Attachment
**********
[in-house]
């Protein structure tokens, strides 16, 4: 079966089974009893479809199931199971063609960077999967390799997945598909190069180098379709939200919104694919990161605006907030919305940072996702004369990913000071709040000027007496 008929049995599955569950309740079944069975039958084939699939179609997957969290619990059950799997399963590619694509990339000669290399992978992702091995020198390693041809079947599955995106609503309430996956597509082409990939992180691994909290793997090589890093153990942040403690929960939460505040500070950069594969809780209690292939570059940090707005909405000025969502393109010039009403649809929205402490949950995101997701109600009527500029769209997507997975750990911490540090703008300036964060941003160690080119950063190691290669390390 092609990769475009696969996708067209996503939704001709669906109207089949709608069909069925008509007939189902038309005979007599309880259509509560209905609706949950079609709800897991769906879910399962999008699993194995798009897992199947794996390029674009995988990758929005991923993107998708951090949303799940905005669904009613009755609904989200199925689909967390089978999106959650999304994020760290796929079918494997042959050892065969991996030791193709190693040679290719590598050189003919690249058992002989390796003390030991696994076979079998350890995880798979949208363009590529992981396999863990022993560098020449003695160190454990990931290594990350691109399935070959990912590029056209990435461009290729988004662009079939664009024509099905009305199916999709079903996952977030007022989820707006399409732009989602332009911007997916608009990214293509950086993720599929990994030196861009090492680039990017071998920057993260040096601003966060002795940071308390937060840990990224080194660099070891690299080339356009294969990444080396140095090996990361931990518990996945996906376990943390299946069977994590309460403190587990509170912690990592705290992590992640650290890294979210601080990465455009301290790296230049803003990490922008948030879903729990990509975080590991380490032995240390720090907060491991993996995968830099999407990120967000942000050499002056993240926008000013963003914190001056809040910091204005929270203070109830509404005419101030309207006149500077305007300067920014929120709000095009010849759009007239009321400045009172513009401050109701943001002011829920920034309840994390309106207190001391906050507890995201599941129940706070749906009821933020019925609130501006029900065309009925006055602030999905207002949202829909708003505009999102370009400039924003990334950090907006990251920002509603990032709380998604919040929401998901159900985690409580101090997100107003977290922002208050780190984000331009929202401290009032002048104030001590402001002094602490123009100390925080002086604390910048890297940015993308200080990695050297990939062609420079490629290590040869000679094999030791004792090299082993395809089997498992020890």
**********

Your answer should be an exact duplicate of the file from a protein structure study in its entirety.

[in-house]
């Protein structure tokens, strides 16, 4: 079966089974009893479809199931199971063609960077999967390799997945598909190069180098379709939200919104694919990161605006907030919305940072996702004369990913000071709040000027007496 008929049995599955569950309740079944069975039958084939699939179609997957969290619990059950799997399963590619694509990339000669290399992978992702091995020198390693041809079947599955995106609503309430996956597509082409990939992180691994909290793997090589890093153990942040403690929960939460505040500070950069594969809780209690292939570059940090707005909405000025969502393109010039009403649809929205402490949950995101997701109600009527500029769209997507997975750990911490540090703008300036964060941003160690080119950063190691290669390390 092609990769475009696969996708067209996503939704001709669906109207089949709608069909069925008509007939189902038309005979007599309880259509509560209905609706949950079609709800897991769906879910399962999008699993194995798009897992199947794996390029674009995988990758929005991923993107998708951090949303799940905005669904009613009755609904989200199925689909967390089978999106959650999304994020760290796929079918494997042959050892065969991996030791193709190693040679290719590598050189003919690249058992002989390796003390030991696994076979079998350890995880798979949208363009590529992981396999863990022993560098020449003695160190454990990931290594990350691109399935070959990912590029056209990435461009290729988004662009079939664009024509099905009305199916999709079903996952977030007022989820707006399409732009989602332009911007997916608009990214293509950086993720599929990994030196861009090492680039990017071998920057993260040096601003966060002795940071308390937060840990990224080194660099070891690299080339356009294969990444080396140095090996990361931990518990996945996906376990943390299946069977994590309460403190587990509170912690990592705290992590992640650290890294979210601080990465455009301290790296230049803003990490922008948030879903729990990509975080590991380490032995240390720090907060491991993996995968830099999407990120967000942000050499002056993240926008000013963003914190001056809040910091204005929270203070109830509404005419101030309207006149500077305007300067920014929120709000095009010849759009007239009321400045009172513009401050109701943001002011829920920034309840994390309106207190001391906050507890995201599941129940706070749906009821933020019925609130501006029900065309009925006055602030999905207002949202829909708003505009999102370009400039924003990334950090907006990251920002509603990032709380998604919040929401998901159900985690409580101090997100107003977290922002208050780190984000331009929202401290009032002048104030001590402001002094602490123009100390925080002086604390910048890297940015993308200080990695050297990939062609420079490629290590040869000679094999030791004792090299082993395809089997498992020890």